Prior to the 29 October incident, there had been mixed reports on prospects for renewing the initiative. According to media reports, the Russian Permanent Representative to the UN in Geneva, Gennady Gatilov, confirmed that Moscow had submitted a letter to the Secretary-General on 12 October, presenting its concerns over the implementation of the BSGI. Nonetheless, on 26 October, Griffiths said that he was “relatively optimistic” about the prospect of a renewal. Just one day before the 29 October attack, Secretary-General António Guterres issued a statement underlining the need to renew the BSGI “to avert a global food crisis and ensure food security”. He added that “the current crisis of affordability will turn into a crisis of availability” should food and fertilisers stop reaching global markets. Following Russia’s announcement suspending its participation in the BSGI, Guterres issued a statement on 30 October expressing concern over the situation regarding the BSGI and noting that he “continues to engage in intense contacts” with Russia on the matter.

At tomorrow’s briefing, many Council members are expected to urge Russia to reconsider its decision and engage in diplomatic efforts to resolve the situation. These members may welcome the engagement by the Secretary-General and Turkish authorities in this regard. Most members are also expected to highlight the importance of the BSGI for stabilising global food prices.

The US and European Council members are expected to express regret over Russia’s decision to suspend its participation in the initiative. These members are likely to warn that in doing so, Russia risks depriving millions of people in need of essential foodstuffs. On 29 October, US Secretary of State Antony Blinken issued a statement accusing Russia of weaponising food and exacerbating the dire humanitarian crises by withdrawing from the initiative. Similarly, in a 30 October tweet, EU High Representative for Foreign Affairs and Security Policy Josep Borrell Fontelles stressed that Russia’s decision threatens efforts “to address the global food crisis caused by its war against Ukraine”.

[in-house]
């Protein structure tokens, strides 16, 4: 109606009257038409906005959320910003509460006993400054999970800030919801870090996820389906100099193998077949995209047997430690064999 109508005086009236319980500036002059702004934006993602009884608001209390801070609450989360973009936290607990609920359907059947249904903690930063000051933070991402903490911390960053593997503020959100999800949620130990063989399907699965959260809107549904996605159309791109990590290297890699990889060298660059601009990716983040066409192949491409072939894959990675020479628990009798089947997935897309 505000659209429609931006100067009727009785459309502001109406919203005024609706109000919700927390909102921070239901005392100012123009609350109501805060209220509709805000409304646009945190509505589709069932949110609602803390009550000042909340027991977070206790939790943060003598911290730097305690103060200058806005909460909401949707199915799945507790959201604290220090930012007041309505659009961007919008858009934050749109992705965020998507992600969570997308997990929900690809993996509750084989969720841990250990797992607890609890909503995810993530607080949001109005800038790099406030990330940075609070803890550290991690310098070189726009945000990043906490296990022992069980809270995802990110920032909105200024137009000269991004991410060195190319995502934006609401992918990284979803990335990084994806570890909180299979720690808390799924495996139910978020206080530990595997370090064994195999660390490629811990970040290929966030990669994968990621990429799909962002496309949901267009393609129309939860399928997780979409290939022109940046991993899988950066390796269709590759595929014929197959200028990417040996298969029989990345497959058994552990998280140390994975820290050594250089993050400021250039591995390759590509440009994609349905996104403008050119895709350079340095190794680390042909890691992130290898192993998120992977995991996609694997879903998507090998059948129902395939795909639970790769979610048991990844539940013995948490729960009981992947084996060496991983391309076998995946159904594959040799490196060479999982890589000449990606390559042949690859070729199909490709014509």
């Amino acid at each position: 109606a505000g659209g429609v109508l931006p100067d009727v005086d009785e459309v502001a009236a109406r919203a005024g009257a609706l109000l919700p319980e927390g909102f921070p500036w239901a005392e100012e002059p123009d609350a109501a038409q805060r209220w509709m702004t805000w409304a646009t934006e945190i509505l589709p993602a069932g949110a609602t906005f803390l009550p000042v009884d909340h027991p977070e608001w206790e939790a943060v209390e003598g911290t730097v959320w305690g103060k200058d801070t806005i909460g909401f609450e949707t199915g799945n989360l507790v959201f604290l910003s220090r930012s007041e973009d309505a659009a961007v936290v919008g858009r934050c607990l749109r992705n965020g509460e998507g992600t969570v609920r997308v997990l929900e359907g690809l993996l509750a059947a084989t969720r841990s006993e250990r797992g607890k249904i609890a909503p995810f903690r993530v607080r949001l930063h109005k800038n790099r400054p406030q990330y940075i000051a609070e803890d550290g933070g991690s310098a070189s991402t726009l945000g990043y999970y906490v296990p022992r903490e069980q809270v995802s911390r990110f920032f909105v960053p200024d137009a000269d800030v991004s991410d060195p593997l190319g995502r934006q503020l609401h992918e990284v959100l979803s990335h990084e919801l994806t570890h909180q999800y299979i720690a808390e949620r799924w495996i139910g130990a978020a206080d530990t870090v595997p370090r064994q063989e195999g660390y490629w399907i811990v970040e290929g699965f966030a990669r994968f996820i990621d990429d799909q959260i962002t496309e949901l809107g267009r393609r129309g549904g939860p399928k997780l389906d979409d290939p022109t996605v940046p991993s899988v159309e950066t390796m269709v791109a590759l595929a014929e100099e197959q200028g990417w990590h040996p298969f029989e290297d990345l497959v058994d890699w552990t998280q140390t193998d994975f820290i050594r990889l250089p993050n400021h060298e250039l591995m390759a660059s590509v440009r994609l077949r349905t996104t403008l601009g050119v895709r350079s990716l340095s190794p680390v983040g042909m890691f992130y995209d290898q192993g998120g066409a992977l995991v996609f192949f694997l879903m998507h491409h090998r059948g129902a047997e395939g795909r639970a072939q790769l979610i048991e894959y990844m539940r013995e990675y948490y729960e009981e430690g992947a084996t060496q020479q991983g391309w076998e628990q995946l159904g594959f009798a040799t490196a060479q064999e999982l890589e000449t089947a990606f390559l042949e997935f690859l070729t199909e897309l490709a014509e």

Some Council members—including China, Brazil and Kenya—are likely to highlight the need for member states to consider how to effectively implement the MoU to ensure that any impediments to Russian food and fertiliser exports are adequately removed. These members have often expressed concern over the secondary effects of sanctions on global markets.

Russia is expected to criticise Western countries for not condemning what it considers a terrorist attack by Ukrainian forces. It is also expected to outline its justifications for suspending its participation in the BSGI, while reiterating its allegations about the UK’s involvement in the drone attack.

Ukraine is likely to accuse Russia of using the 29 October explosions as a false pretext for terminating the initiative. In this regard, Ukraine may reiterate its allegations that Russia has long sought to sabotage the initiative by impeding the flow of ships participating in the BSGI and delaying inspections through the Joint Coordination Centre (JCC).

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*Post-script (31 October)- In requesting the meeting, Russia did not request any briefer. However, Under-Secretary-General for Humanitarian Affairs Martin Griffiths and UN Conference on Trade and Development (UNCTAD) Secretary-General Rebeca Grynspan eventually briefed at Monday’s session.

**Post-script (3 November) – On 2 November, Russia resumed its participation in the implementation of the Black Sea Grain Initiative, after apparently receiving written assurances from Kyiv that Ukraine would not use the humanitarian corridor for military purposes.